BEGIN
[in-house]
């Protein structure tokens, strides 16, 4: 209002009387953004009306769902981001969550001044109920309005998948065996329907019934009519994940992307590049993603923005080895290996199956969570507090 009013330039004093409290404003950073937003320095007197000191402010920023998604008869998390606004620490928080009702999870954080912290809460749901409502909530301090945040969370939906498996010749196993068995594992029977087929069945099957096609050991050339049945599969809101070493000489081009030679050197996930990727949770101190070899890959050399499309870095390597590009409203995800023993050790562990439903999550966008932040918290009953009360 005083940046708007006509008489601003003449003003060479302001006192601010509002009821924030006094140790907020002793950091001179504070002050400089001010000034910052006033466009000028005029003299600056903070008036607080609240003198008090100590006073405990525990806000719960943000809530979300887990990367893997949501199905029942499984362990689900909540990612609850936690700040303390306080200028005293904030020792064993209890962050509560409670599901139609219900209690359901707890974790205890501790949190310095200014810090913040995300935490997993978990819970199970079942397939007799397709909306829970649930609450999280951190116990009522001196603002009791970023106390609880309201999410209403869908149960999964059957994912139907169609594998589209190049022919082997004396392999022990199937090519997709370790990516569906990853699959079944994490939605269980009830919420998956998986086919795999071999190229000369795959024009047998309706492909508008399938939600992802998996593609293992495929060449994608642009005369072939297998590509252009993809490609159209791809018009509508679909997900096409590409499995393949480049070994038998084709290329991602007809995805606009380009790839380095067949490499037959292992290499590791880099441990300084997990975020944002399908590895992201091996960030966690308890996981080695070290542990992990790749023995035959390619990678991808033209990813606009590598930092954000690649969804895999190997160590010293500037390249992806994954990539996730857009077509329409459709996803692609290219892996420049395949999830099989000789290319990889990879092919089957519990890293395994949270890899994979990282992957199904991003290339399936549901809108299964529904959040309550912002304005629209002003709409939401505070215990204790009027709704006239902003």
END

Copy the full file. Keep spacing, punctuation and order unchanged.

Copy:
[in-house]
């Protein structure tokens, strides 16, 4: 209002009387953004009306769902981001969550001044109920309005998948065996329907019934009519994940992307590049993603923005080895290996199956969570507090 009013330039004093409290404003950073937003320095007197000191402010920023998604008869998390606004620490928080009702999870954080912290809460749901409502909530301090945040969370939906498996010749196993068995594992029977087929069945099957096609050991050339049945599969809101070493000489081009030679050197996930990727949770101190070899890959050399499309870095390597590009409203995800023993050790562990439903999550966008932040918290009953009360 005083940046708007006509008489601003003449003003060479302001006192601010509002009821924030006094140790907020002793950091001179504070002050400089001010000034910052006033466009000028005029003299600056903070008036607080609240003198008090100590006073405990525990806000719960943000809530979300887990990367893997949501199905029942499984362990689900909540990612609850936690700040303390306080200028005293904030020792064993209890962050509560409670599901139609219900209690359901707890974790205890501790949190310095200014810090913040995300935490997993978990819970199970079942397939007799397709909306829970649930609450999280951190116990009522001196603002009791970023106390609880309201999410209403869908149960999964059957994912139907169609594998589209190049022919082997004396392999022990199937090519997709370790990516569906990853699959079944994490939605269980009830919420998956998986086919795999071999190229000369795959024009047998309706492909508008399938939600992802998996593609293992495929060449994608642009005369072939297998590509252009993809490609159209791809018009509508679909997900096409590409499995393949480049070994038998084709290329991602007809995805606009380009790839380095067949490499037959292992290499590791880099441990300084997990975020944002399908590895992201091996960030966690308890996981080695070290542990992990790749023995035959390619990678991808033209990813606009590598930092954000690649969804895999190997160590010293500037390249992806994954990539996730857009077509329409459709996803692609290219892996420049395949999830099989000789290319990889990879092919089957519990890293395994949270890899994979990282992957199904991003290339399936549901809108299964529904959040309550912002304005629209002003709409939401505070215990204790009027709704006239902003």